Doctor insights on:
Can You Bilary Cirrhosis Quickly
Sometimes.: Pain in the liver with steatosis? Depends upon the degree and the rapidity with which the fatty infiltration occurs and whether or not there is another liver disorder. Generally no. ...Read more
Definitely: You need your liver to live. It's the master biochemist in the body; makes proteins, bile, clotting factors, detoxifies drugs, chemicals, poisons, etc. Death from liver failure usually is not pretty; can be associated with abdominal fluid collection (ascites), which can get infected, altered mental status (with or without coma), weight loss, bleeding from varicose veins of esophagus stomach, etc. ...Read moreSee 1 more doctor answer
Can liver cancers go undetected in usg? Does ast/alt values has anything to do with hcc? Can u get liver failure without jaundice? I've hypoglycemia
Not really: Liver failure refers to the rapid development of severe acute liver injury with impaired synthetic function and encephalopathy. Jaundice is one sign of synthetic dysfunction. Early on in the course of liver failure, jaundice may not be evident but blood work would be suggestive. ...Read moreSee 1 more doctor answer
Yes and no: If liver disease is caused by alcohol and damage is still reversible, yes. Sometimes, if cirrhosis is severe enough, nothing will reverse it, and only treatment is transplant. If liver disease is caused by viral hepatitis, fatty liver, or any other cause, probably not. ...Read moreSee 1 more doctor answer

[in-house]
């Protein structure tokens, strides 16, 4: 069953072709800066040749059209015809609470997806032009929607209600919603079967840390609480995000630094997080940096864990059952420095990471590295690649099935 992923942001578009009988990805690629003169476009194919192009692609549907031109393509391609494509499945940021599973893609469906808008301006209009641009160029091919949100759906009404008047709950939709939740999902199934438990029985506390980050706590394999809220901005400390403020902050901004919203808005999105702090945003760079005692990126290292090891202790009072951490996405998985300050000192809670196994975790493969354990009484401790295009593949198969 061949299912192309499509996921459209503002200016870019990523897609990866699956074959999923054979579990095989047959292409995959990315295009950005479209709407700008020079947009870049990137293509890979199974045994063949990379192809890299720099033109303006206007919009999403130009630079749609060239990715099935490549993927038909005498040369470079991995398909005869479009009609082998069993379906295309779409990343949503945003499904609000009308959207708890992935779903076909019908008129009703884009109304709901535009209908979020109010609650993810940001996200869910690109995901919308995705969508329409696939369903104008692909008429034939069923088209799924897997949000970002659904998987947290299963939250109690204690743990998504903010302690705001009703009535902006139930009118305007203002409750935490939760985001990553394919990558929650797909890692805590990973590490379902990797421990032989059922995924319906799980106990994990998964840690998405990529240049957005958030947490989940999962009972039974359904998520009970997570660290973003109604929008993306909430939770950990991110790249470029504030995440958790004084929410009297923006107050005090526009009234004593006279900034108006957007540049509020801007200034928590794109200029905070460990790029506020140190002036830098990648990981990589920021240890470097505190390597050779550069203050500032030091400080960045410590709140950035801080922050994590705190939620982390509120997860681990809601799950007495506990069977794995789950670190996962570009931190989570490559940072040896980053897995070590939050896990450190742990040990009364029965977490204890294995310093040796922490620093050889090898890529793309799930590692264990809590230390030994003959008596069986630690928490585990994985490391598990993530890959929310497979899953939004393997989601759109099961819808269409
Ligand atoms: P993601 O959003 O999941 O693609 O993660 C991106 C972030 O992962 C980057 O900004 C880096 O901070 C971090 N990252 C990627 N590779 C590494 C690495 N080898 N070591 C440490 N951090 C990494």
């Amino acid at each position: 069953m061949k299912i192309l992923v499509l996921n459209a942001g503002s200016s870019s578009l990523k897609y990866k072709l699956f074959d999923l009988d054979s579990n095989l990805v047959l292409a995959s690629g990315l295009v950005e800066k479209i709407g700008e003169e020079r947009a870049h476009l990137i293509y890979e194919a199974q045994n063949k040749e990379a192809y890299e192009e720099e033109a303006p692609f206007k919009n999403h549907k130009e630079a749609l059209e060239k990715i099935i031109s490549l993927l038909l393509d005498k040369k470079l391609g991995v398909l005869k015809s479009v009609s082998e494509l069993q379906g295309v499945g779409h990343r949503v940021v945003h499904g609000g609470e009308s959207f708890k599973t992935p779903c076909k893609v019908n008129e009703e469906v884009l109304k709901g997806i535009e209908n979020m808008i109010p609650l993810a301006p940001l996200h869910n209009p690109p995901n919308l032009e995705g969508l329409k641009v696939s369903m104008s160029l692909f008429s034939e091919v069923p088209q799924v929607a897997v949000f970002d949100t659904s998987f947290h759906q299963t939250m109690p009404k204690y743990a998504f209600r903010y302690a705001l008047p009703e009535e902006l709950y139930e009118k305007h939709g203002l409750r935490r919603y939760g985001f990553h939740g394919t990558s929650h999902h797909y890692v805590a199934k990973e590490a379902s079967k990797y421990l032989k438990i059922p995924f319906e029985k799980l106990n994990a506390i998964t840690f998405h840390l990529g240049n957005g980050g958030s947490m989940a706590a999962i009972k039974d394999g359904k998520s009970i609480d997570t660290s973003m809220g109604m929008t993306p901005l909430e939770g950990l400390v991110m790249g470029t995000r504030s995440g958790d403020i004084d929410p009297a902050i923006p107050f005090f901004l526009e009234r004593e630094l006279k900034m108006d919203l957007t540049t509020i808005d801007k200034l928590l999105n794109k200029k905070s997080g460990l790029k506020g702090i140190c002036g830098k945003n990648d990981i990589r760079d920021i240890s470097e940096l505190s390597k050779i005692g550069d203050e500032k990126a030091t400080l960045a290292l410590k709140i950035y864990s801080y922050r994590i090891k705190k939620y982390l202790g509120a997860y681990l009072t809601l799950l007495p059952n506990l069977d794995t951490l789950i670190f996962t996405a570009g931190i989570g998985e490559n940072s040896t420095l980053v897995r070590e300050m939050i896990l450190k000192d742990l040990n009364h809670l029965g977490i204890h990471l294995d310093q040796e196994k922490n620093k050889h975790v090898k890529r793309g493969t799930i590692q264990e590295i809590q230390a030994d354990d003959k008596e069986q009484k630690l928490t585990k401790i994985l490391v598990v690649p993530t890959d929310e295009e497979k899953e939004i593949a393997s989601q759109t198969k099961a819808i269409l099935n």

Not long: If these organs truly stopped working completely, survival would be short 1-2 weeks at most. ...Read more
Live healthy: The liver has an amazing ability to regenerate itself if further damage is not done. If you have infectious hepatitis, see your doctor for possible medical treatments. If you are not a candidate for these, avoid liver toxins such as alcohol, paint fumes and tylenol (acetaminophen). Keep hydrated and eat properly. You may need special vitamens and supplements to maintain health so see your nutritionist. ...Read moreSee 1 more doctor answer
Liver disease: The progression of liver disease is difficult to predict and depends on the source of injury. The majority of people with stage 2 fibrosis live many more years with the disease. ...Read more
Can Hepatitis A cause permanent liver damage? If your liver doesn't fail due to an acute infection, will it fully heal itself?
After gallbladder removal can elevate liver enzymes, can liver be congested cause stone to be performed in the liver, can affect pancreatic?
Hematuria causes: Cirrhosis does not cause hematuria (h). H is a symptom, not a diagnosis. It could be coming from your kidney, or your bladder. You need to have various tests to diagnose the cause. A renal ultrasound, an intravenous pyelogram and if these do not give you the cause, a cystoscopy where a urologist looks at your bladder. I doubt that you have a UTI and you need a urine culture to see if you do. ...Read more
Depends: There has been a large amount of literature that has come out regaarding the elderly with advanced kidney disease and delaying dialysis. People actually do bette rwithout dialysis if they have no symptoms related to kidney failure(volume overload, uremia, etc). Some patients can live years without significant symproms or compromise, while others may need dialysis earlier. ...Read more
Can acute hepititis be a sign of liver disease even if liver enzyme levels go back to near-normal?
Depends on cause: Almost all people recover completely from hep a, about 80% recover fully from hep b, only about 20% recover fully from hep c. Other causes of hepatitis, such as cmv, mono are usually transient. Alcoholic hepatitis and non-alocholic steatohepatitis can lead to permanent damage, . ...Read more
Autoantibody &: Biopsy. In addition to abnormal blood tests due to malfunction of liver, patients with primary biliary cirrhosis have peculiar autoantibodies, anti-mitochondrial antibodies. Blood tests and imaging suggest cirrhosis, confirmation requires biopsy (usually needle biopsy) and examination of the tissue by a pathologist. ...Read more